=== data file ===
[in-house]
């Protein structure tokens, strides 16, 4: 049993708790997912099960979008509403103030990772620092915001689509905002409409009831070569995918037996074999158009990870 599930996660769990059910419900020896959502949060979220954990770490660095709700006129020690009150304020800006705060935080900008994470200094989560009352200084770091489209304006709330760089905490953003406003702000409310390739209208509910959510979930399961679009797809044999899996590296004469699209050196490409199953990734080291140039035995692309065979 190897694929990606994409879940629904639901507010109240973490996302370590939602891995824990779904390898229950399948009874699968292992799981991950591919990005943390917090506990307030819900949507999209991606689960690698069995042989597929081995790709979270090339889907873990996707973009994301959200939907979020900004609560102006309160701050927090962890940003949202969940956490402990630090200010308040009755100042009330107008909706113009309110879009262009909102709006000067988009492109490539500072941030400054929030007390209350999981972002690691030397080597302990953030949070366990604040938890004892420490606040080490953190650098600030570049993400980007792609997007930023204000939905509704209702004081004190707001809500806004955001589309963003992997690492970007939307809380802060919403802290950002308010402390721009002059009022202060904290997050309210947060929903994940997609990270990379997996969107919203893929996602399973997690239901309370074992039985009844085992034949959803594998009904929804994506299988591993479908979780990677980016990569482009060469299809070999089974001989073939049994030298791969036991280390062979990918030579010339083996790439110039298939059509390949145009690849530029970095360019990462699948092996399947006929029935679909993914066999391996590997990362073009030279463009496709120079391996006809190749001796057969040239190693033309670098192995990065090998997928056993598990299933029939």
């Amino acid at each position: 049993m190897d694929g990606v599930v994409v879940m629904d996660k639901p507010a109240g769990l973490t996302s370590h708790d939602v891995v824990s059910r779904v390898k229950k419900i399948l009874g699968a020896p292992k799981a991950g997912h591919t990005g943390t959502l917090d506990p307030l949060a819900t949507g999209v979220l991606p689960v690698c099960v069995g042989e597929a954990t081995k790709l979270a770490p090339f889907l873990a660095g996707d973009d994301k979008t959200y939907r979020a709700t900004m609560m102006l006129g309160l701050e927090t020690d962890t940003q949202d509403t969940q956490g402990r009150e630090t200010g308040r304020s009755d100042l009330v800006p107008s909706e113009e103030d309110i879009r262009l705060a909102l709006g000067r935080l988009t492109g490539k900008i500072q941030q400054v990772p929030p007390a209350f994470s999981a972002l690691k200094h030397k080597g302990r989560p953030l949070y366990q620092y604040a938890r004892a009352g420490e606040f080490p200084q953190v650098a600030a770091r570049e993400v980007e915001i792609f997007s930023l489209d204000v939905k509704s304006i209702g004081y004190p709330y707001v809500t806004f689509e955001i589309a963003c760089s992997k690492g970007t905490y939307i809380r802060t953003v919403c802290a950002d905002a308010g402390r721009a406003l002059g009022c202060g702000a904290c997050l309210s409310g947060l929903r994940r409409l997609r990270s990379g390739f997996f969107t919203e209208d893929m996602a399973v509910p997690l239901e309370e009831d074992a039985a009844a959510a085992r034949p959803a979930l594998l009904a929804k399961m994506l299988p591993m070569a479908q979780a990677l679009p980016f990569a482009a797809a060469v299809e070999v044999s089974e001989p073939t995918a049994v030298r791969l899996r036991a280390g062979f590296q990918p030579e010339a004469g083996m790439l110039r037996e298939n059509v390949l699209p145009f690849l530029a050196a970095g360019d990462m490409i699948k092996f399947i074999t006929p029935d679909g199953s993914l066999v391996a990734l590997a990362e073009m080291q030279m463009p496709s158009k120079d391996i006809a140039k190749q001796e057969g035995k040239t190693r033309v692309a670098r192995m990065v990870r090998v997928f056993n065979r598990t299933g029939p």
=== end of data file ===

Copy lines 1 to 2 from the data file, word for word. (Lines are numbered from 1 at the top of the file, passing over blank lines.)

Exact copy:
[in-house]
């Protein structure tokens, strides 16, 4: 049993708790997912099960979008509403103030990772620092915001689509905002409409009831070569995918037996074999158009990870 599930996660769990059910419900020896959502949060979220954990770490660095709700006129020690009150304020800006705060935080900008994470200094989560009352200084770091489209304006709330760089905490953003406003702000409310390739209208509910959510979930399961679009797809044999899996590296004469699209050196490409199953990734080291140039035995692309065979 190897694929990606994409879940629904639901507010109240973490996302370590939602891995824990779904390898229950399948009874699968292992799981991950591919990005943390917090506990307030819900949507999209991606689960690698069995042989597929081995790709979270090339889907873990996707973009994301959200939907979020900004609560102006309160701050927090962890940003949202969940956490402990630090200010308040009755100042009330107008909706113009309110879009262009909102709006000067988009492109490539500072941030400054929030007390209350999981972002690691030397080597302990953030949070366990604040938890004892420490606040080490953190650098600030570049993400980007792609997007930023204000939905509704209702004081004190707001809500806004955001589309963003992997690492970007939307809380802060919403802290950002308010402390721009002059009022202060904290997050309210947060929903994940997609990270990379997996969107919203893929996602399973997690239901309370074992039985009844085992034949959803594998009904929804994506299988591993479908979780990677980016990569482009060469299809070999089974001989073939049994030298791969036991280390062979990918030579010339083996790439110039298939059509390949145009690849530029970095360019990462699948092996399947006929029935679909993914066999391996590997990362073009030279463009496709120079391996006809190749001796057969040239190693033309670098192995990065090998997928056993598990299933029939």